I've been receiving a lot of questions lately about breastfeeding so I wanted to share some thoughts.
First, here are three excellent resources:
Second, breastfeeding books I own - these are available to borrow, the birth centers also have lending libraries as does La Leche League, and the local library:
The Nursing Mother's Companion
The Breastfeeding Book: Everything You Need to Know About Nursing Your Child from Birth Through Weaning
The Womanly Art of Breastfeeding: Seventh Revised Edition (La Leche League International Book)
Third, random tips from me!
* In the beginning it's often easiest to nurse sitting up (with lots of pillows for positioning) so you can best see how the baby is latching on and correct as needed. Try the cross cradle hold with baby's head on your dominant side, that way your dominant hand can hold your breast (make a "c" shape, thumb above and fingers below.) You can also try the cradle hold or football hold.
* However, especially immediately after birth when you are tired it can be great to nurse the baby side lying. The day your baby can latch on well while you're both laying down you will sing with joy - nursing while napping is the best!!
* Drink something every time you nurse to make sure you're getting enough fluids throughout the day. Keep a cup of water by your bed for nighttime nursing. You may find that your appetite while nursing is even stronger than at the end of your pregnancy, and you'll want to pack snacks as blood sugar crashes can hit you fast! Take care of yourself, as you're burning around 500 calories a day while nourishing your baby.
* What you consume goes to your baby - check with your care provider about what medications are safe and if there are any foods/beverages you need to avoid. Some babies can develop allergies while still nursing, having never consumed solids themselves. If your baby is crying, having explosive diapers, congested, vomiting a lot, has eczema, shows blood in their stool, or any other concerning symptoms then talk to your care provider. Babies will sometimes react to foods in your diet such as dairy, and an elimination diet can help you discover the culprit. Yes, it can be scary to think of having to remove foods from your diet but when you discover your baby's hysterical sobbing was from that ice cream you ate then you'll drop dairy in a heartbeat. 🙂 Talk with your care provider about any dietary changes to ensure you're still getting the nutrients you need. Dairy is a frequent cause of problems for moms I speak with, but within three days of eliminating it from your diet they report a radical change in baby's behavior.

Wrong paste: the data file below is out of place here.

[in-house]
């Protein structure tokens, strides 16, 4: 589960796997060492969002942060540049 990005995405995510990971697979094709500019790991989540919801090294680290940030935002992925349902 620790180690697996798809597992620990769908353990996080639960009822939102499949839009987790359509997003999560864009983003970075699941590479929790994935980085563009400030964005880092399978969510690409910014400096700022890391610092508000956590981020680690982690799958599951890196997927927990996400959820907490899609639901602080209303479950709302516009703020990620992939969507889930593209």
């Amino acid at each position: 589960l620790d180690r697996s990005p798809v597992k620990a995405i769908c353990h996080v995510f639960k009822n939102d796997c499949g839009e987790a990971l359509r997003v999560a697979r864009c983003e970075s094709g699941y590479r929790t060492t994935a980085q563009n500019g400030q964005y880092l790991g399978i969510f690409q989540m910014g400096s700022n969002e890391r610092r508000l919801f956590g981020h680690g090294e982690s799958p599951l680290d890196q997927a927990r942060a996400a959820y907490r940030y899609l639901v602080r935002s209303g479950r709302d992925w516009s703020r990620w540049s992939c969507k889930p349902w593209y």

* You don't need to put any ointments or cream on your nipples, but make sure you keep them dry between nursing sessions. Because of the sugar in your milk if your nipples stay wet it can turn into a yeast overgrowth (thrush) which can cause painful, burning nipples and cracked skin. If this happens call your midwife/OB and you'll need to check with your child's pediatrician - thrush can be passed from your nipples to your baby's mouth and through their system, which can cause a painful, bright red and blistering diaper rash. Change your breast pads frequently to help your nipples stay dry.
* You may want to avoid any strong smelling soaps or lotions postpartum. Your baby knows your scent and you don't want to mask that. Plus you probably wouldn't want to eat if someone poured perfume on your food. 🙂
* Your baby should have wet diaper the first day, two the second, three the third, etc. The first few days postpartum when you have colostrum are a lovely learning period so you and baby can figure out your nursing relationship before your breast milk comes in. Babies are beautifully designed to come with extra padding for those first few days and losing weight is normal. Check with your pediatrician or midwife if you have any concerns about your baby not getting enough.
* Babies will be alert usually right after the birth, then they'll crash and have a long day of sleep (waking every few hours to nurse.) This is your chance to REST! Babies sleep a lot in the first couple week, waking up more after that. Rest, recover, take care of yourself. If your baby goes more than 4 hours asleep then you'll want to wake them up to nurse, but check with your care provider about their guidelines - some say every three hours to nurse, some say wake them if they go five hours so ask your doctor.